Toronto is competitive, provides excellent value and large profit potential. Business costs are much lower than most U.S. centres and key competitors. The biggest savings are on skilled labour and industries doing R&D.

In March, KPMG’s 2012 Competitive Alternatives study found that Toronto offers one of the world’s most cost-effective business and investment climates for cities with a metropolitan population of at least two million people. Toronto ranked second among 44 cities in this category, up from sixth place in 2010. KPMG’s annual study compares business cost and other competitiveness factors in more than 110 cities in 14 countries. For more information about this study, visit Competitive Alternatives 2016.

Information on Select Business Costs

  • Wages & Salaries
    Information on wages and salaries paid in various occupations in the Toronto region can be found by visiting Working in Canada.
  • Minimum Wage
    Minimum wage is the lowest wage rate an employer can pay an employee. Most employees are eligible for minimum wage, whether they are full-time, part-time, casual employees, or are paid an hourly rate, commission, piece rate, flat rate or salary. The Ontario minimum wage rate will rise to $11 per hour in June 2014, the highest provincial minimum wage in Canada.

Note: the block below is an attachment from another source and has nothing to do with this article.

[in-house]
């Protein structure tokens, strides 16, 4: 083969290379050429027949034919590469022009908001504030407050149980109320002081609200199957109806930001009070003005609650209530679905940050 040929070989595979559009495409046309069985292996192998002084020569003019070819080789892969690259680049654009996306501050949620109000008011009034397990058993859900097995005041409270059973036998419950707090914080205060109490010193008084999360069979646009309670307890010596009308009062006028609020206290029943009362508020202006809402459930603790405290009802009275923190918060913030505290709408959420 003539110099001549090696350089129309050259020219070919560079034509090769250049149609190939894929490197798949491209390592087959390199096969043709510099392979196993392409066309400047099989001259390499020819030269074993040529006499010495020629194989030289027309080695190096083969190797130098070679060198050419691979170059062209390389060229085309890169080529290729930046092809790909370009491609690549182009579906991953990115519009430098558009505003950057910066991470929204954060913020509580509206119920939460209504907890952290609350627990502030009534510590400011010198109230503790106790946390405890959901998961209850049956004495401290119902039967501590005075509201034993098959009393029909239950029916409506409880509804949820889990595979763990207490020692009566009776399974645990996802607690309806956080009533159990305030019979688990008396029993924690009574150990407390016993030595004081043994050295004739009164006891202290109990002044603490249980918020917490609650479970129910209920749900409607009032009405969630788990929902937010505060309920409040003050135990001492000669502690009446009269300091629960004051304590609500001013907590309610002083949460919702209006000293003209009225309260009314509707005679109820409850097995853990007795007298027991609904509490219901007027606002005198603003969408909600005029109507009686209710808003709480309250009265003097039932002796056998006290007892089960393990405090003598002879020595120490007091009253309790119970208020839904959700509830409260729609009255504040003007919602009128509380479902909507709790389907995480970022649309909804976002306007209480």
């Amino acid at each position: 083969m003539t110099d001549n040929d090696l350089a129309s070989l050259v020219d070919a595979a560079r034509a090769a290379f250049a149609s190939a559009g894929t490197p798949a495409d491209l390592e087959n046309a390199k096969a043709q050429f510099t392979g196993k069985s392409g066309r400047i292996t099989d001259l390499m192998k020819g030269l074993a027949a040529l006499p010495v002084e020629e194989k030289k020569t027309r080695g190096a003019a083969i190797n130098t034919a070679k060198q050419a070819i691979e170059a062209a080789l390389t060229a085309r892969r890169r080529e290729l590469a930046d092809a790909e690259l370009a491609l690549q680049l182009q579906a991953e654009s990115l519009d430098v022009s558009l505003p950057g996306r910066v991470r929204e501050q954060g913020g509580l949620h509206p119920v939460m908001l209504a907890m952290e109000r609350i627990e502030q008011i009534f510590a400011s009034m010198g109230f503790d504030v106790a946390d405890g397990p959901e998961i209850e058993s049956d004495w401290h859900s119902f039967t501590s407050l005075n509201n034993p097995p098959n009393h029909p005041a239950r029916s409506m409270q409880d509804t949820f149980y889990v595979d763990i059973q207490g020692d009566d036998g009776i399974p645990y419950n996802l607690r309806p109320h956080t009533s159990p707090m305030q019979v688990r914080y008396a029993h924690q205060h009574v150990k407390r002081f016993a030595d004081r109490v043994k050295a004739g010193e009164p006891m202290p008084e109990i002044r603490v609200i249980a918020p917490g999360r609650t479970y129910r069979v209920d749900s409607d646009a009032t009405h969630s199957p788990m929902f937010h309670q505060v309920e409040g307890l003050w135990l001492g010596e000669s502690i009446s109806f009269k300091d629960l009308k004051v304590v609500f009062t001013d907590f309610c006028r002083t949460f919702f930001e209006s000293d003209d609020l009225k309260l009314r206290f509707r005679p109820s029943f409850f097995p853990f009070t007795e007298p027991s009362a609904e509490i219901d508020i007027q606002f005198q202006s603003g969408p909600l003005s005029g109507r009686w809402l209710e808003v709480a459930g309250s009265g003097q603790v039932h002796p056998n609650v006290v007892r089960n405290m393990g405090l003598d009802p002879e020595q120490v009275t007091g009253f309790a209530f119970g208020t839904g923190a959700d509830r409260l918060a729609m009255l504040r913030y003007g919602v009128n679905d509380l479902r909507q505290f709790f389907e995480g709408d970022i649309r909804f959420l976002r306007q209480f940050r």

• Utilities¬†
    Check out the business rates for natural gas, electricity and water usage in Toronto.
  • Operating Costs
    Canada provides the greatest business cost advantage among nine industrialized nations studied.
  • Tax Rates
    Information on City of Toronto tax rates for commercial, industrial, residential and multi-residential enterprises as well as corporate income tax, employment insurance and pension plan premiums.
  • Tax Rate Reduction
    The City continues to reduce its tax rates for commercial, industrial and multi-residential properties.
  • Development Charges
    Toronto does not have municipal development charges on industrial, office or institutional development projects.
  • Municipal Land Transfer Tax
    The Municipal Land Transfer Tax (MLTT) is charged on properties purchased in Toronto and on disposition of all beneficial interests with closing dates on or after February 1, 2008.